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Herbivore-induced plant volatiles as cues for habitat assessment by a foraging parasitoid

Authors

  • CEDRIC TENTELIER,

    1. Institut National de la Recherche Agronomique, UMR 1112 ‘Réponse des Organismes aux Stress Environnementaux’, 400, Routes des Chappes, BP 167, 06903 Sophia Antipolis Cedex, France
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  • XAVIER FAUVERGUE

    1. Institut National de la Recherche Agronomique, UMR 1112 ‘Réponse des Organismes aux Stress Environnementaux’, 400, Routes des Chappes, BP 167, 06903 Sophia Antipolis Cedex, France
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Cédric Tentelier, Department of Biological and Environmental Sciences, University of Helsinki, PO Box 65, FIN-0014 Helsinki, Finland. Tel.: +358 9 19157697; Fax: +358 9 19157694; E-mail: cedric.tentelier@helsinki.fi

Summary

  • 1Animals usually require information about the current state of their habitat to optimize their behaviour. For this, they can use a learning process through which their estimate is continually updated according to the cues they perceive. Identifying these cues is a long-standing but still inveterate challenge for ecologists.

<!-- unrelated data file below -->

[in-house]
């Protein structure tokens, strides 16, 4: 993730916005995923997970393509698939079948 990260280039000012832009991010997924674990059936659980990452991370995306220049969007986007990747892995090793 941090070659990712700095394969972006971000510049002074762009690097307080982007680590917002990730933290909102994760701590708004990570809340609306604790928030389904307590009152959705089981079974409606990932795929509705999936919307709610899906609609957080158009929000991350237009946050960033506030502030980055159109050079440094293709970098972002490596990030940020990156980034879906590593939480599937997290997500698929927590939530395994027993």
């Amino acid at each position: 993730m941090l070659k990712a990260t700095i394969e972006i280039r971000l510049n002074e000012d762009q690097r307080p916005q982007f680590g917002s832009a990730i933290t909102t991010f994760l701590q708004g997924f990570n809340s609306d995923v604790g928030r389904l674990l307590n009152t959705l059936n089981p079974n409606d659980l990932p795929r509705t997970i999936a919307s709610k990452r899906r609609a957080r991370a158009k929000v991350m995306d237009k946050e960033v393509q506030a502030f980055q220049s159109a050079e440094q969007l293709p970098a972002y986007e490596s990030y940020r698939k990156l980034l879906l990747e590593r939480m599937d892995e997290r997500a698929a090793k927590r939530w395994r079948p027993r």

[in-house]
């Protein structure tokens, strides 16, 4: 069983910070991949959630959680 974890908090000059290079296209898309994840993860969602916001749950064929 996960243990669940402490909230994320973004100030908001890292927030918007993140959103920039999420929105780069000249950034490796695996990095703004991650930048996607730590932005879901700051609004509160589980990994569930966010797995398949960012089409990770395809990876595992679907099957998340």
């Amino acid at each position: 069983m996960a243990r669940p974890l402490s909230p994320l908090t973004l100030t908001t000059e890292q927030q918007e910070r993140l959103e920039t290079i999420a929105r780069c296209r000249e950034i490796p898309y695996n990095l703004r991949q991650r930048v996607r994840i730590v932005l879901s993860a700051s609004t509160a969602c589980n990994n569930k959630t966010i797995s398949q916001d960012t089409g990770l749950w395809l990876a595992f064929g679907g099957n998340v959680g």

• 2The use of plant cues by aphid parasitoids for the assessment of habitat profitability and the adaptation of patch exploitation was studied. Grounding on predictions from optimal foraging theory, we tested whether parasitoids exploited host patches less intensively after visiting heavily infested plants than after visiting plants bearing fewer aphids.
  • 3As predicted, after visiting heavily infested plants parasitoids reduced their residence time and attacked fewer hosts in the next patch. This was the case regardless of whether the aphids were actually present on the first plant, indicating that the cue came from the plant. Moreover, the level of infestation of a plant at some distance from the first plant visited affected parasitoid patch exploitation on the second plant in a similar manner, indicating that the cue was volatile.
  • 4These results highlight a novel role of herbivore-induced volatiles in parasitoid foraging behaviour, different from the widely studied attraction at a distance.

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